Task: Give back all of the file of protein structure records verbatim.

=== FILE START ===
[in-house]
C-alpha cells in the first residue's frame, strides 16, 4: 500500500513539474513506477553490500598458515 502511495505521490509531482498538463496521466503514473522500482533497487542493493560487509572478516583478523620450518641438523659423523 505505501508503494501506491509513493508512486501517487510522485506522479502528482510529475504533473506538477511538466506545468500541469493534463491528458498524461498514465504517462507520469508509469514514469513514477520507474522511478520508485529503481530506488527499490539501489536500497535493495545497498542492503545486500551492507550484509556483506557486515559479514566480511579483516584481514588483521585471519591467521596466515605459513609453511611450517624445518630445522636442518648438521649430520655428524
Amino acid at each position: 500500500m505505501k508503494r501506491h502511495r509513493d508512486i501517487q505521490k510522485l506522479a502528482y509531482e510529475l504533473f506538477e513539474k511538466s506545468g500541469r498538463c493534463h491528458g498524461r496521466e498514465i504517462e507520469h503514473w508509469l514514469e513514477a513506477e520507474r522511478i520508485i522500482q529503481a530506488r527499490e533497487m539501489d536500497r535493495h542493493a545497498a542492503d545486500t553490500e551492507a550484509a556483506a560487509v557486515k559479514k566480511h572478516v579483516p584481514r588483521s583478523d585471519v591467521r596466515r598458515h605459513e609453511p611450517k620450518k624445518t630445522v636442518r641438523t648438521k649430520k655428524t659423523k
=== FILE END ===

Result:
[in-house]
C-alpha cells in the first residue's frame, strides 16, 4: 500500500513539474513506477553490500598458515 502511495505521490509531482498538463496521466503514473522500482533497487542493493560487509572478516583478523620450518641438523659423523 505505501508503494501506491509513493508512486501517487510522485506522479502528482510529475504533473506538477511538466506545468500541469493534463491528458498524461498514465504517462507520469508509469514514469513514477520507474522511478520508485529503481530506488527499490539501489536500497535493495545497498542492503545486500551492507550484509556483506557486515559479514566480511579483516584481514588483521585471519591467521596466515605459513609453511611450517624445518630445522636442518648438521649430520655428524
Amino acid at each position: 500500500m505505501k508503494r501506491h502511495r509513493d508512486i501517487q505521490k510522485l506522479a502528482y509531482e510529475l504533473f506538477e513539474k511538466s506545468g500541469r498538463c493534463h491528458g498524461r496521466e498514465i504517462e507520469h503514473w508509469l514514469e513514477a513506477e520507474r522511478i520508485i522500482q529503481a530506488r527499490e533497487m539501489d536500497r535493495h542493493a545497498a542492503d545486500t553490500e551492507a550484509a556483506a560487509v557486515k559479514k566480511h572478516v579483516p584481514r588483521s583478523d585471519v591467521r596466515r598458515h605459513e609453511p611450517k620450518k624445518t630445522v636442518r641438523t648438521k649430520k655428524t659423523k